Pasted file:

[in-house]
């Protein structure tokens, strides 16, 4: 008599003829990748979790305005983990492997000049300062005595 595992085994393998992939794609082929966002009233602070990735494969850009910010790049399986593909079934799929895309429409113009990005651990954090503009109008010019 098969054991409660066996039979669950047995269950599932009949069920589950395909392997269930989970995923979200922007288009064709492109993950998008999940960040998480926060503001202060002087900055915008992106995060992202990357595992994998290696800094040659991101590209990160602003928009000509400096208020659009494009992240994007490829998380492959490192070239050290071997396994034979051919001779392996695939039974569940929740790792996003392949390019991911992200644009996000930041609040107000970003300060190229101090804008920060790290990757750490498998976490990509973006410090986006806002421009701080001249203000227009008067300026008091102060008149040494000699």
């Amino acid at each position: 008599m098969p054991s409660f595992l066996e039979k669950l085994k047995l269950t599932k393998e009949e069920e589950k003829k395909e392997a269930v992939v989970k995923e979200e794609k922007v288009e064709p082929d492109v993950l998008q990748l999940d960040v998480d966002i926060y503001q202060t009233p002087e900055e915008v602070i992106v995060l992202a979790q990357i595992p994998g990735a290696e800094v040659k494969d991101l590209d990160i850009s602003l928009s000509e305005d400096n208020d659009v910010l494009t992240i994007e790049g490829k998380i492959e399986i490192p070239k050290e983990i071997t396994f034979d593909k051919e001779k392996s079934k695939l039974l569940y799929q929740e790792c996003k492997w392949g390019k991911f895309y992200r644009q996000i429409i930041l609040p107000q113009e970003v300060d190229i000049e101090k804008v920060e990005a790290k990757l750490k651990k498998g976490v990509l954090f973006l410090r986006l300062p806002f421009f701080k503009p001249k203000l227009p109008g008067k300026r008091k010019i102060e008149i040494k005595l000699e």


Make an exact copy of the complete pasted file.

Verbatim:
[in-house]
């Protein structure tokens, strides 16, 4: 008599003829990748979790305005983990492997000049300062005595 595992085994393998992939794609082929966002009233602070990735494969850009910010790049399986593909079934799929895309429409113009990005651990954090503009109008010019 098969054991409660066996039979669950047995269950599932009949069920589950395909392997269930989970995923979200922007288009064709492109993950998008999940960040998480926060503001202060002087900055915008992106995060992202990357595992994998290696800094040659991101590209990160602003928009000509400096208020659009494009992240994007490829998380492959490192070239050290071997396994034979051919001779392996695939039974569940929740790792996003392949390019991911992200644009996000930041609040107000970003300060190229101090804008920060790290990757750490498998976490990509973006410090986006806002421009701080001249203000227009008067300026008091102060008149040494000699």
């Amino acid at each position: 008599m098969p054991s409660f595992l066996e039979k669950l085994k047995l269950t599932k393998e009949e069920e589950k003829k395909e392997a269930v992939v989970k995923e979200e794609k922007v288009e064709p082929d492109v993950l998008q990748l999940d960040v998480d966002i926060y503001q202060t009233p002087e900055e915008v602070i992106v995060l992202a979790q990357i595992p994998g990735a290696e800094v040659k494969d991101l590209d990160i850009s602003l928009s000509e305005d400096n208020d659009v910010l494009t992240i994007e790049g490829k998380i492959e399986i490192p070239k050290e983990i071997t396994f034979d593909k051919e001779k392996s079934k695939l039974l569940y799929q929740e790792c996003k492997w392949g390019k991911f895309y992200r644009q996000i429409i930041l609040p107000q113009e970003v300060d190229i000049e101090k804008v920060e990005a790290k990757l750490k651990k498998g976490v990509l954090f973006l410090r986006l300062p806002f421009f701080k503009p001249k203000l227009p109008g008067k300026r008091k010019i102060e008149i040494k005595l000699e």